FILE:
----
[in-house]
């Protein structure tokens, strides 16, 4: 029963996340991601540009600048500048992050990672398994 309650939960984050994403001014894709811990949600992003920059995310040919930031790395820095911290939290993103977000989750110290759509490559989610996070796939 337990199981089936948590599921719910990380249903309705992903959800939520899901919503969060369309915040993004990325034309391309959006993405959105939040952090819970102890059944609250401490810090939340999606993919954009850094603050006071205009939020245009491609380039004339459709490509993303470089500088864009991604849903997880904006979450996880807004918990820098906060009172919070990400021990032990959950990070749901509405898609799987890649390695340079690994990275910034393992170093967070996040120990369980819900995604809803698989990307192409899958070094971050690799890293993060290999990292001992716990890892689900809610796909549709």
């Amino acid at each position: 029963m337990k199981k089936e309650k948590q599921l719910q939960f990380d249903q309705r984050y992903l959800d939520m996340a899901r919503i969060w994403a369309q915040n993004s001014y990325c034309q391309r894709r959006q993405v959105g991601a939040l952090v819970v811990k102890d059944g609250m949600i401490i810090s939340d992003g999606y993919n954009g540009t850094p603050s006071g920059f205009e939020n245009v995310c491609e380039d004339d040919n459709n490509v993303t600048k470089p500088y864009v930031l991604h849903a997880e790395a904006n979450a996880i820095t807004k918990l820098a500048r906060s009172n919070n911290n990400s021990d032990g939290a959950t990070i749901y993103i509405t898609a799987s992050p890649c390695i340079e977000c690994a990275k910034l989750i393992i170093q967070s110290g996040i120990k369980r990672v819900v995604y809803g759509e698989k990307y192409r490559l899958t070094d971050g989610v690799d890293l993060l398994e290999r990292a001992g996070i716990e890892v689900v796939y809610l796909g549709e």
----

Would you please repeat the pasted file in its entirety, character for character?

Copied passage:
[in-house]
């Protein structure tokens, strides 16, 4: 029963996340991601540009600048500048992050990672398994 309650939960984050994403001014894709811990949600992003920059995310040919930031790395820095911290939290993103977000989750110290759509490559989610996070796939 337990199981089936948590599921719910990380249903309705992903959800939520899901919503969060369309915040993004990325034309391309959006993405959105939040952090819970102890059944609250401490810090939340999606993919954009850094603050006071205009939020245009491609380039004339459709490509993303470089500088864009991604849903997880904006979450996880807004918990820098906060009172919070990400021990032990959950990070749901509405898609799987890649390695340079690994990275910034393992170093967070996040120990369980819900995604809803698989990307192409899958070094971050690799890293993060290999990292001992716990890892689900809610796909549709």
């Amino acid at each position: 029963m337990k199981k089936e309650k948590q599921l719910q939960f990380d249903q309705r984050y992903l959800d939520m996340a899901r919503i969060w994403a369309q915040n993004s001014y990325c034309q391309r894709r959006q993405v959105g991601a939040l952090v819970v811990k102890d059944g609250m949600i401490i810090s939340d992003g999606y993919n954009g540009t850094p603050s006071g920059f205009e939020n245009v995310c491609e380039d004339d040919n459709n490509v993303t600048k470089p500088y864009v930031l991604h849903a997880e790395a904006n979450a996880i820095t807004k918990l820098a500048r906060s009172n919070n911290n990400s021990d032990g939290a959950t990070i749901y993103i509405t898609a799987s992050p890649c390695i340079e977000c690994a990275k910034l989750i393992i170093q967070s110290g996040i120990k369980r990672v819900v995604y809803g759509e698989k990307y192409r490559l899958t070094d971050g989610v690799d890293l993060l398994e290999r990292a001992g996070i716990e890892v689900v796939y809610l796909g549709e």